Tuesday, November 30, 2004

The preliminary revisions to third quarter US GDP are released today, and it appears that Americans went even more hog wild on consumption than previously thought.
Real gross domestic product -- the output of goods and services produced by labor and property located in the United States -- increased at an annual rate of 3.9 percent in the third quarter of 2004, according to preliminary estimates released by the Bureau of Economic Analysis. In the second quarter, real GDP increased 3.3 percent. . . .

The acceleration in real GDP growth in the third quarter primarily reflected an acceleration in PCE [personal consumption expenditures] and a deceleration in imports that were partly offset by a downturn in private inventory investment and a deceleration in residential fixed investment.
Or, cutting through the mild manner of the Department of Commerce, Reuters puts it all in proper focus.
Consumers ratcheted up their spending at a 5.1 percent annual rate, more than three times the 1.6 percent rate posted in the second quarter and the strongest since a 7 percent surge in the fourth quarter of 2001. Consumer spending accounts for more than two-thirds of the $11-trillion U.S. economy.
Let's pause to take in some of the massive spending that went on in 2004:III. Over the second quarter, nondurable goods consumption rose 4.8% and durable goods consumption rose a mighty 17.2%. Those seemingly never-ending car incentives certainly did the trick.

Revisions did tick the third quarter savings rate up to 0.5%, however, putting the savings rate for the year so far at 0.96%. Anything under 1% for the fourth quarter will ensure us our lowest rate since 1933. And Reuters calls this "healthy and sustainable growth"??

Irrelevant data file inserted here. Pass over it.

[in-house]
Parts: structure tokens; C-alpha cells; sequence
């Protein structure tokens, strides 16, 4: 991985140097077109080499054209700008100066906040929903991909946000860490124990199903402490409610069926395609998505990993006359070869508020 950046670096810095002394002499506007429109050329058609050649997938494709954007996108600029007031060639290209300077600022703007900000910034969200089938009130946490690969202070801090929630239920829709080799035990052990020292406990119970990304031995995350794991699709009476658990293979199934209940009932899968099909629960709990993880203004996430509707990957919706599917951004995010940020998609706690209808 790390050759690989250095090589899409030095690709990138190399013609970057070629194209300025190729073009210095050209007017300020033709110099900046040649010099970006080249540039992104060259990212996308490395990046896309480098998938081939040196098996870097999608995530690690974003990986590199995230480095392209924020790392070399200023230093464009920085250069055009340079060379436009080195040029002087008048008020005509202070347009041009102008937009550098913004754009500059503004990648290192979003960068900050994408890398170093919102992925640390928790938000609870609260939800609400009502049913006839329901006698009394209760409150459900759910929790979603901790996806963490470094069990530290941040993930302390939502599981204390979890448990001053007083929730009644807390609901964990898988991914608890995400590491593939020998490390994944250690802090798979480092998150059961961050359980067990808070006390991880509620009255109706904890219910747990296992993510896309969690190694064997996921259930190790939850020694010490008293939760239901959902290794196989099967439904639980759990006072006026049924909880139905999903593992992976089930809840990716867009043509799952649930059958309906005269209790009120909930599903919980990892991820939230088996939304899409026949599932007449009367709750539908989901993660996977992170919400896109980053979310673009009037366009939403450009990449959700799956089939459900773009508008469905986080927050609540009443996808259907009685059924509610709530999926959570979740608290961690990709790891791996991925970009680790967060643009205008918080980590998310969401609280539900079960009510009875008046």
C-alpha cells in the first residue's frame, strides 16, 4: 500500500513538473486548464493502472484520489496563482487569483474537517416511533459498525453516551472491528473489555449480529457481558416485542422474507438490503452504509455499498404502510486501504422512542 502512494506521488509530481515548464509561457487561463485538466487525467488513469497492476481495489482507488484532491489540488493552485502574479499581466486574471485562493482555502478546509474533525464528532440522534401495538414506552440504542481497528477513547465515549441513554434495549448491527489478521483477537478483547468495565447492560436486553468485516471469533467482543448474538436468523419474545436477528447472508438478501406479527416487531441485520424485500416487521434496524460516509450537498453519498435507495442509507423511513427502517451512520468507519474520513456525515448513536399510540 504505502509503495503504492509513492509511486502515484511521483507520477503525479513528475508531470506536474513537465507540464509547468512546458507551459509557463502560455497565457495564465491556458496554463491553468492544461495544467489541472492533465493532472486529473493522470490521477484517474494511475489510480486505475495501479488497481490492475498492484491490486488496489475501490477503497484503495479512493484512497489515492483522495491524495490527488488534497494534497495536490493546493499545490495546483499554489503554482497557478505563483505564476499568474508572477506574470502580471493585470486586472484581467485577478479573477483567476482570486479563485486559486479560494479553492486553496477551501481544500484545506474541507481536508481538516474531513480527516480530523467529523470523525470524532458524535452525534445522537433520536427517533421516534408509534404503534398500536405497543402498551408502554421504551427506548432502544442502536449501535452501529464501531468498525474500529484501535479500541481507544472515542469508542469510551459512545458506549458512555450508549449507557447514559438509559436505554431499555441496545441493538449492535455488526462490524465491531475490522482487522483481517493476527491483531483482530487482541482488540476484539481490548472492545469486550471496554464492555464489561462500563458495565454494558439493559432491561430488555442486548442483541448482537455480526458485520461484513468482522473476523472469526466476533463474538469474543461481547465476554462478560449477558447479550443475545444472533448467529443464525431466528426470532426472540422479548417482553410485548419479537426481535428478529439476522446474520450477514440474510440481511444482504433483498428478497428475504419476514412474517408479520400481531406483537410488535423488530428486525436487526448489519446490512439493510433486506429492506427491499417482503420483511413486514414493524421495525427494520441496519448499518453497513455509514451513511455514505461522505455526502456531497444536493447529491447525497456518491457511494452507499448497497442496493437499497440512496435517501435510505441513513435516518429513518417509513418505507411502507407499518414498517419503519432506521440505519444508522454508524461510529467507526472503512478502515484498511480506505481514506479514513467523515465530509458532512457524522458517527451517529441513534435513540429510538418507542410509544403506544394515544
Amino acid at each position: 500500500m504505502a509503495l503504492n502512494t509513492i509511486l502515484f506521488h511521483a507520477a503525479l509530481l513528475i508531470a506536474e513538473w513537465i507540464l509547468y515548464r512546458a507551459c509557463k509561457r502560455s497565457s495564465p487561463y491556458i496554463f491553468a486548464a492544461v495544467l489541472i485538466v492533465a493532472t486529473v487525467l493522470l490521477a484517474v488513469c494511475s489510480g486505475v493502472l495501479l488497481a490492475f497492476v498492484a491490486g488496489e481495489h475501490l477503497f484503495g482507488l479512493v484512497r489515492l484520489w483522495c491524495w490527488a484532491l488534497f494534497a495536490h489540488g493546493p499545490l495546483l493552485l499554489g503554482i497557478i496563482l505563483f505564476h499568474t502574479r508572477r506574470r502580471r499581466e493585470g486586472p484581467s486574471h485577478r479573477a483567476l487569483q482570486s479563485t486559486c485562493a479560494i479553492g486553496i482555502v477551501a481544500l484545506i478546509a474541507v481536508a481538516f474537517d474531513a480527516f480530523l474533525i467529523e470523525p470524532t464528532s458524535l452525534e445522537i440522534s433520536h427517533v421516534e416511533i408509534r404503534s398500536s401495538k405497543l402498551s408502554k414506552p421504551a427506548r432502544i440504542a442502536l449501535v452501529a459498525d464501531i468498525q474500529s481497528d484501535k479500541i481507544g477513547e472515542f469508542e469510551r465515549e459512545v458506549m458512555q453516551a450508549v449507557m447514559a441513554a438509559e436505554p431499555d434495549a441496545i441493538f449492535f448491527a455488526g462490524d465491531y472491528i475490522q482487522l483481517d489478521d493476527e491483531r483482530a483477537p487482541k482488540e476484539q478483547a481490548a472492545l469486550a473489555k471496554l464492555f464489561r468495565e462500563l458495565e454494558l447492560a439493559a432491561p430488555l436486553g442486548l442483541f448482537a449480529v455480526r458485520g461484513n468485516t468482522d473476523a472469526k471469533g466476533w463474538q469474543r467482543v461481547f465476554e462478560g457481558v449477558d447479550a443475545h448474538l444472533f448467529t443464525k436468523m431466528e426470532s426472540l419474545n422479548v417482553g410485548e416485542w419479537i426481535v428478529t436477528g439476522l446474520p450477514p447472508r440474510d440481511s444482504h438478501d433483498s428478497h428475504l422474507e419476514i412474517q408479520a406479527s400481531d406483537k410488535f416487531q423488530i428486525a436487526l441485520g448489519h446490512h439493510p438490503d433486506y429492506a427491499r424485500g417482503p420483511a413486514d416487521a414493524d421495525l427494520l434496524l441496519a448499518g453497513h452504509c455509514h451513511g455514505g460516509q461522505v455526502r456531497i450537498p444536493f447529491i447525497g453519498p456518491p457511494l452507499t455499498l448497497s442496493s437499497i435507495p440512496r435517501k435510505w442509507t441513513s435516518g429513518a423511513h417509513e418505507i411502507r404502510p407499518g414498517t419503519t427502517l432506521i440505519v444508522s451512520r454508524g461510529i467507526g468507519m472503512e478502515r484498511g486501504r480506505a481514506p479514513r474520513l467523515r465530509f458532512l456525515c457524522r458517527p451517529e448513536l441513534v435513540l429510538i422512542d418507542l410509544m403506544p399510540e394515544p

As consumption screamed ahead, investment in the built environment -- both in residential and non-residential structures -- slacked off markedly. The nonresidential structures investment numbers have bounced around greatly in a one-on one-off pattern; 2004:III was off, with investment changed -0.3%. More importantly, residential structural investment fell to its lowest level since 2001:IV, up just 1.7% in the quarter.

Defense spending continues to soar. After taking a one quarter breather, spending on tanks, bombs, military pay and the rest rose 9.8%. Since 2003:I, the quarter before the Iraq War began, defense spending is up 15% in real terms. Did somebody say "military Keynesianism"?

In comparison, during the early years of the Vietnam War, real defense spending rose 24% in real terms over the first six quarters of growth (1965:II to 1966:IV). Dubya is not quite up to LBJ's standards, but give this Texan another four years and he'll be there. Vietnam War spending peaked in 1968:I after eleven quarters of growth, but its most robust growth phase was over in seven quarters. That means George W. will be making up ground quite nicely in 2005.


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